The effort to attach trucking-centric provisions to a Senate bill on self-driving vehicles did not materialize after a key senator withdrew an amendment during the bill’s consideration Oct. 4.
Sen. James Inhofe (R-Okla.) acknowledged he lacked the requisite support for an amendment that would have ensured the adoption of truck policy in the measure during a much-anticipated Commerce Committee markup.
Inhofe, whose amendment had gained backing from top Republicans, strongly criticized the exclusion of commercial vehicles.
“Without this amendment, many motor vehicles, including delivery trucks, emergency vehicles and tractor-trailers, would be excluded,” Inhofe said. “Treating cars and trucks differently when it comes to federal pre-emption or the ability to test innovation and emerging technologies will hinder efforts to develop and adopt newer and safer technology.”
Indiana Republican Sen. Todd Young, a co-sponsor of Inhofe’s amendment who advocated for enhanced safety along highways at the hearing, echoed much of the Oklahoma Republican’s sentiment.
“By not including large trucks, Americans are going to have to wait longer to bring lifesaving technologies to market,” Young said. “By not including large trucks, I really just think we’re missing the boat here. The interstate nature of longhaul driving makes it especially important that we include large trucks. This is our responsibility.”
American Trucking Associations joined a cadre of groups and freight companies in pushing for the inclusion of trucking policy in the bill. Ahead of the hearing, ATA President Chris Spear wrote to Inhofe to say it was “simply inconceivable that this legislation would favor one type of vehicle over another.”
“This bill is about developing the technology that will bring about improvements in safety and productivity and reductions in fuel burn, emissions and congestion,” Spear added.
While ATA notes that current autonomous technology is built around “driver-assist” functionality that necessitates drivers, opponents of Inhofe’s amendment continue to argue autonomous trucks will displace many commercial drivers or disrupt their status industrywide.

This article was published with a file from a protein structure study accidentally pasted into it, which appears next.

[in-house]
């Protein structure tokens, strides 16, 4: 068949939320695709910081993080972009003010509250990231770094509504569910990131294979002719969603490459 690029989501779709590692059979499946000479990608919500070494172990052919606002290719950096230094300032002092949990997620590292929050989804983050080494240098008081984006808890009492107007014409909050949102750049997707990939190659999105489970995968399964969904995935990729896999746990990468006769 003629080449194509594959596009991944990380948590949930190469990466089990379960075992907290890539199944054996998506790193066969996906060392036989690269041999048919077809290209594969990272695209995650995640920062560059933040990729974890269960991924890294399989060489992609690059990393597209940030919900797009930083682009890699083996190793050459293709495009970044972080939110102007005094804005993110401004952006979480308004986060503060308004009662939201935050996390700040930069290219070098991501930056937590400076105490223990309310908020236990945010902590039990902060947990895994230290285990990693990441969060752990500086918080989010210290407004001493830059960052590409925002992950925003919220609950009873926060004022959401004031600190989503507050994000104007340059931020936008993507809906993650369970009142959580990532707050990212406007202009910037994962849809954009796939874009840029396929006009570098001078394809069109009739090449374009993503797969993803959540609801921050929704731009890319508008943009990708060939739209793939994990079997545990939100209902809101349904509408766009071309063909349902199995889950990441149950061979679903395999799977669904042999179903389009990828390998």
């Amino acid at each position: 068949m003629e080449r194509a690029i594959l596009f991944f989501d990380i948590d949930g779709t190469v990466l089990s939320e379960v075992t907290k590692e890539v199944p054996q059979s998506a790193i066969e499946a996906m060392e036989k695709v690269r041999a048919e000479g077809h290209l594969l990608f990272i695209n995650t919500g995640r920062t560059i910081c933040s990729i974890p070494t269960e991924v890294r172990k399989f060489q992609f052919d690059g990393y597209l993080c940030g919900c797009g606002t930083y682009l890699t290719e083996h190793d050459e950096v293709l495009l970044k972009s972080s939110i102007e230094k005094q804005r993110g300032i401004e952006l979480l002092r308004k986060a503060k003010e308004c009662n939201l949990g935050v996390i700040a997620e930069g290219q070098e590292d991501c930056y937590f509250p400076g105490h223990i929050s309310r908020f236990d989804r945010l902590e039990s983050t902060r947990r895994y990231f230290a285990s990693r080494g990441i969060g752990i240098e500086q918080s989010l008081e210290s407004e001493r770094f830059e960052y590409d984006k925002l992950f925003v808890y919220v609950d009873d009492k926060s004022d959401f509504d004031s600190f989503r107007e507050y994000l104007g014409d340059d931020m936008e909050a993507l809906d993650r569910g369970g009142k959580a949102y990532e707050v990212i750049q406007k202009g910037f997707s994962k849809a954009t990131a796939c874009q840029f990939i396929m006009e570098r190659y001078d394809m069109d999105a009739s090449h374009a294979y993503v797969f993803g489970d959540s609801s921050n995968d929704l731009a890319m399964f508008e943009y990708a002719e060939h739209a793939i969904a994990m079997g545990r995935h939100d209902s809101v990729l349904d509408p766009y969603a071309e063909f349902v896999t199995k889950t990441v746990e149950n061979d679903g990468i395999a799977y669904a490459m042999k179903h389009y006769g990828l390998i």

The Senate legislation, which the committee easily advanced to the chamber’s floor, will likely be taken up before the end of the year, committee Chairman John Thune (R-S.D.) said prior to adjourning the hearing. The bill’s advancement to the floor represented the culmination of years-long negotiations between policymakers and stakeholders. Overall, it would seek to pave the way to allow self-driving cars on roadways, clarify oversight of the technology and require new federal safety standards.
The House recently passed its version, which also excluded trucking-centric policy.
“Today’s vote underscores the bipartisan desire to move ahead with self-driving vehicle technology,” Thune said. “Sen. [Gary] Peters and the members of the Commerce Committee deserve credit for working together to move this bill forward toward Senate floor consideration and collaboration with our colleagues in the House of Representatives. The safety and economic benefits of self-driving vehicles are too critical to delay.”
“Self-driving vehicles will make transformative changes to improve mobility, reduce accidents and enhance safety for millions of travelers on our roads,” Peters (D-Mich.) added.
Last month, the U.S. Department of Transportation updated its voluntary automated commercial and passenger vehicle guidance for manufacturers and states seeking to deploy self-driving vehicles. Transportation Secretary Elaine Chao emphasized the potential safety benefits autonomous vehicles would bring to the transportation network.
An impediment slowing the deployment of self-driving technology is incompatible infrastructure nationwide. Vehicle-to-vehicle as well as vehicle-to-infrastructure communication are requisites to facilitate access to the technology. Neither have been widely deployed.